Another essential site for travellers with an interest in history is Ghost Island, a neighbouring isle accessible by boat.
It is barely half a mile across, but used to be home to more than 3,000 people before it was devastated by the 2004 tsunami. Only two islanders lost their lives, but the damage to buildings was so extensive that the entire population had to be relocated, leaving behind a crumbling urban landscape redolent of Pompeii.
A rabbit hops through the ruins of the old hospital. A mouldy teddy bear lurks beneath a palm leaf. In the school, the light falls on fading mottos on classroom walls. ‘Laughter is the best medicine.’ ‘It is better to light a candle than curse the darkness.’ Poignant stuff. Heart-warming, too. There is much to ponder as I return to base for the inevitable perfectly-mixed cocktail at an equally perfect sunset.
The high-end spa at Cora Cora. Max reveals: ‘In the spa, I spot a woman deep in a book entitled How Not To Get Old, which somehow feels like a metaphor for life on this island paradise suspended in time’
Pictured above is the poolside Acqupazza eatery, which Max describes as an ‘excellent Italian restaurant’
Diving off the coast of Male. A ‘sophisticated interactive app’ enables guests to book snorkelling trips at Cora Cora
For me, being the gregarious type, it is often the people as much as the scenery or the food which make a holiday memorable, and my fellow guests at Cora Cora are a gloriously eclectic mix.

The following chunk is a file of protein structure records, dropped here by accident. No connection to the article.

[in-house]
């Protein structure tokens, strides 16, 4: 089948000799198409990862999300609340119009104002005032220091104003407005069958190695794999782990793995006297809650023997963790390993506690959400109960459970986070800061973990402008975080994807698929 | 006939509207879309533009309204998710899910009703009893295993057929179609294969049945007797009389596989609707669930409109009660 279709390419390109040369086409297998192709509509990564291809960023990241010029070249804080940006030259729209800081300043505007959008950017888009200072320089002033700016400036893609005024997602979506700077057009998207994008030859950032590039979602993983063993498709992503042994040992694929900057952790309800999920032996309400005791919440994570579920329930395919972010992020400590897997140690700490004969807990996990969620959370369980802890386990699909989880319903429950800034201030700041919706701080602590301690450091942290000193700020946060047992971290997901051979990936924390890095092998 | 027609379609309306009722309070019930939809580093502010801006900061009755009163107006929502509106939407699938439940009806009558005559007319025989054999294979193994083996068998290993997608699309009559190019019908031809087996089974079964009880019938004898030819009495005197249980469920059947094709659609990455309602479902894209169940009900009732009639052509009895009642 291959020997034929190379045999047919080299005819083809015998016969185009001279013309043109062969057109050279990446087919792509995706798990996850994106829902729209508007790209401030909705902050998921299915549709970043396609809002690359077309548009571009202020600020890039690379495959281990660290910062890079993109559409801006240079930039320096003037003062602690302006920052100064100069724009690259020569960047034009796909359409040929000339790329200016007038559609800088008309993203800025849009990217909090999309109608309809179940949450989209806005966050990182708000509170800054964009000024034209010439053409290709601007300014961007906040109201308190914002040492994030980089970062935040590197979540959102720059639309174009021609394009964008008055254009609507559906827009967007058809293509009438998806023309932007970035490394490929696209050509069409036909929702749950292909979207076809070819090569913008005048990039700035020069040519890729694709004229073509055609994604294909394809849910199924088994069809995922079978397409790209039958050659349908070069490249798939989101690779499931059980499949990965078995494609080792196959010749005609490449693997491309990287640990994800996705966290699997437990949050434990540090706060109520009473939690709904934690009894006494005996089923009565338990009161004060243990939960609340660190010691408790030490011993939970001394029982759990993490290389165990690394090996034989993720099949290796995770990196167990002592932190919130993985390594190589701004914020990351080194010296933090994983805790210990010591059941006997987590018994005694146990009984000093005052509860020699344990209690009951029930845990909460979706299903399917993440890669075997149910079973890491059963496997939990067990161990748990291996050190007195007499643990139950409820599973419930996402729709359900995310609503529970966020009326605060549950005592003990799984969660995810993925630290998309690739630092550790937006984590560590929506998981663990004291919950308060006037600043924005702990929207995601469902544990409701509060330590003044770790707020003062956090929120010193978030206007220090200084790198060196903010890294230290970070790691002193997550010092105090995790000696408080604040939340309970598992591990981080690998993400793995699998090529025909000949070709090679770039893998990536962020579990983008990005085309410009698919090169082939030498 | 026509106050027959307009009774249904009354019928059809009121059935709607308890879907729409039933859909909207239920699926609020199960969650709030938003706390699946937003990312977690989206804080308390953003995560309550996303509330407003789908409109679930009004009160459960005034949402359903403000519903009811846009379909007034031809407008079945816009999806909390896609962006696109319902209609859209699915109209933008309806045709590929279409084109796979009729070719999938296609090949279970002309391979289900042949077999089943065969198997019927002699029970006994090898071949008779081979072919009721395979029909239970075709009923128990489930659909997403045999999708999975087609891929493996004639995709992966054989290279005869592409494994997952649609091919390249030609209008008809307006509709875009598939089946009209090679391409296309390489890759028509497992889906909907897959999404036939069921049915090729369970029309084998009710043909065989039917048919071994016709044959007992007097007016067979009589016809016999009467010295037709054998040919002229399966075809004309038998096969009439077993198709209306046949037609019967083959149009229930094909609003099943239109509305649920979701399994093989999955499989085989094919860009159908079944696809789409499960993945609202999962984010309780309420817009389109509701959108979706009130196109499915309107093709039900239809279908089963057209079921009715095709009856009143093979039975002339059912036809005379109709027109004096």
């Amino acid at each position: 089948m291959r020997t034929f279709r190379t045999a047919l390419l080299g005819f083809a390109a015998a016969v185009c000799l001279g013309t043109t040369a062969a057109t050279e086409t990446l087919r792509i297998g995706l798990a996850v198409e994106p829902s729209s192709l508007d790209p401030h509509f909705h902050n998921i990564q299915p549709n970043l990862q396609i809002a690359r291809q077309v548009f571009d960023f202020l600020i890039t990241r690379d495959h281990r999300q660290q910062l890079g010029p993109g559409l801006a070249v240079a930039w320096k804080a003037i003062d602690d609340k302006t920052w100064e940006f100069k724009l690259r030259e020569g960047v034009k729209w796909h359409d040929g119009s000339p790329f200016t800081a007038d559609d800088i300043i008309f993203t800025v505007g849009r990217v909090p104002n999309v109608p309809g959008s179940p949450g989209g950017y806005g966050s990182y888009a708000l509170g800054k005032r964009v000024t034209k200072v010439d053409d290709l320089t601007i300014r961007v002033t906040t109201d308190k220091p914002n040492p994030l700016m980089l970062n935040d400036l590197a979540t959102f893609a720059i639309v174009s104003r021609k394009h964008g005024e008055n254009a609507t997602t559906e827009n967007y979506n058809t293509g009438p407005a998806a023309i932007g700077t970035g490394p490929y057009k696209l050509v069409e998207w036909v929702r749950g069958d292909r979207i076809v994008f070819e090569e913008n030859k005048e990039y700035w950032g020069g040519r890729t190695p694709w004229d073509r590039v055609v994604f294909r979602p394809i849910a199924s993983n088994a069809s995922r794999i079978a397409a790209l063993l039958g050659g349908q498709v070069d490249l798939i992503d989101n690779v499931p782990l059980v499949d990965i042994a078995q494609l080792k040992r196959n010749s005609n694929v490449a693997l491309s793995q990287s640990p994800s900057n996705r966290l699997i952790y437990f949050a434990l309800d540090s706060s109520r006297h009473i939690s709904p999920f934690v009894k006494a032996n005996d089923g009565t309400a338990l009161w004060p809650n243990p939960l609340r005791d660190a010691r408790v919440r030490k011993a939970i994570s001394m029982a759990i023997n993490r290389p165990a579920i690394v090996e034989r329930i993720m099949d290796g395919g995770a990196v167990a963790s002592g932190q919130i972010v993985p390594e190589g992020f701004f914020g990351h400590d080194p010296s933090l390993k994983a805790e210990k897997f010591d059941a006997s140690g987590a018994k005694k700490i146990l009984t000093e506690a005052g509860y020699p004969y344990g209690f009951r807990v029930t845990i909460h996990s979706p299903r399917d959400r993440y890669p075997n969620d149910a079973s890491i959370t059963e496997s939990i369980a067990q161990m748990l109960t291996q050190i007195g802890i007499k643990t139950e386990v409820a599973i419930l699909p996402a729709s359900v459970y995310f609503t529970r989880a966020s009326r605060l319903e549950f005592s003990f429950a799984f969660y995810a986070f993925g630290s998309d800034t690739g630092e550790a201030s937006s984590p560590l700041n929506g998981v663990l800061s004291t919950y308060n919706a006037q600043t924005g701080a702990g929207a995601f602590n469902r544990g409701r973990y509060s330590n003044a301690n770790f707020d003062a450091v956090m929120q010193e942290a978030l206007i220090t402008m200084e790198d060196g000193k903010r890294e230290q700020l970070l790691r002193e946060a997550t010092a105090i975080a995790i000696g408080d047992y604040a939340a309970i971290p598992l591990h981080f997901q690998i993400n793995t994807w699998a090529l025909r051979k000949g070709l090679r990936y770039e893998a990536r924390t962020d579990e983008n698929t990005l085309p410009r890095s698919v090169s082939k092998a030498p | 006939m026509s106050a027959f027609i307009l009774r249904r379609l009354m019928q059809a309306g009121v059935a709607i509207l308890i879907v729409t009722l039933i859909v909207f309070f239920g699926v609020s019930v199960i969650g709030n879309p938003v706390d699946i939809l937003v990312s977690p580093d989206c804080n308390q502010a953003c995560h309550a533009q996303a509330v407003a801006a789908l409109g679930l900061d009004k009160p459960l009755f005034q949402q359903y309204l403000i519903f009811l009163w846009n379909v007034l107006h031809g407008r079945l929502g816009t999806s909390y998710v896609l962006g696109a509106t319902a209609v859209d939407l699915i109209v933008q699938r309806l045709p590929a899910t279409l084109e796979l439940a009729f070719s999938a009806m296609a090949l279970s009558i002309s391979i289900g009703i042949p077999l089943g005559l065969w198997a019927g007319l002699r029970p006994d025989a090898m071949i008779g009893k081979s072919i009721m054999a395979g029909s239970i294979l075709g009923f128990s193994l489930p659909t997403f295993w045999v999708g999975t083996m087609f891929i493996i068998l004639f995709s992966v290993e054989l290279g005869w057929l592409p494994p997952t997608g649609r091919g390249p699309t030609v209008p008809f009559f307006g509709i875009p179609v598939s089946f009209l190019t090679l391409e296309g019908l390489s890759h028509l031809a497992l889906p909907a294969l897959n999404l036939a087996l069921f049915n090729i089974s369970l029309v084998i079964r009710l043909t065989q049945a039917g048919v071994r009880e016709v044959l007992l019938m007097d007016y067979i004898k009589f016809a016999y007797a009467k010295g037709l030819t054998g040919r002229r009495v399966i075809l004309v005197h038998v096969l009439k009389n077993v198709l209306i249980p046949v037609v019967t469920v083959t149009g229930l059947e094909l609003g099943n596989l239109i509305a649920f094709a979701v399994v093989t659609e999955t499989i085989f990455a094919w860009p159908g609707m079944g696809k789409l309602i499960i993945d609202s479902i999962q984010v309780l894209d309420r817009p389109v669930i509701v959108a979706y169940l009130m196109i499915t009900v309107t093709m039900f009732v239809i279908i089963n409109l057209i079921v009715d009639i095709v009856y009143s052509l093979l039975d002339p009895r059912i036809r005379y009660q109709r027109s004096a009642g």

I meet a synchronised swimmer turned movie actress, a diving-mad Mexican, a Russian family who ask me to sing Beatles songs, and pun-loving Julius from Germany, who orders Caesar salad for lunch. ‘I have to, with my name. I actually hate salads, but I love carrots.’
The salad is superb, like everything that emerges from the kitchen.
There is an excellent Italian restaurant and an even better Japanese one.
At breakfast, I am faced with everything from fresh fruit to blueberry muffins to Maldivian fish curry, which is so good I want to take some home in my suitcase.
Pictured is My Coffee – a bar and snack shop at the resort. Max is impressed by the ‘pretty thatched restaurants’ at Cora Cora
Simply Maldives offers seven nights in a Beach Villa at Cora Cora Maldives, on an all-inclusive basis.
Features return economy flights from London Heathrow to Male on Qatar Airways, and return seaplane transfers. Cost from £3,000pp based on two adults sharing (simplymaldives holidays.co.uk, 020 7481 0804).
The resort is not just car-free, but largely paper-free. A sophisticated interactive app enables me to book everything from spa treatments to snorkelling trips.
I spend one memorable afternoon kayaking along the shore, another making a scented candle to take home.
Nobody shouts. Nobody rushes. Nobody looks stressed or care-worn. In the spa, I spot a woman deep in a book entitled How Not To Get Old, which somehow feels like a metaphor for life on this island paradise suspended in time. One morning, the wind gets up, to the delight of a small boy, who runs along the beach, is knocked off his feet, gets up again and is blown over again, before collapsing in giggles.
‘That boy could be a president or prime minister one day,’ reflects a local man, smiling at his antics.
‘We want to send him away with such happy memories of the Maldives that we won’t be forgotten at future Cop meetings.’
Amen to that. Barely half a million people live in the Maldives. The ruling regime is not to everyone’s taste, but the country remains on a pedestal all of its own when it comes to aspiring holidays.
As I board the seaplane for my return journey, I cast a long, wistful look over my shoulder, my reverie only broken by the splash of a woman falling off her paddleboard.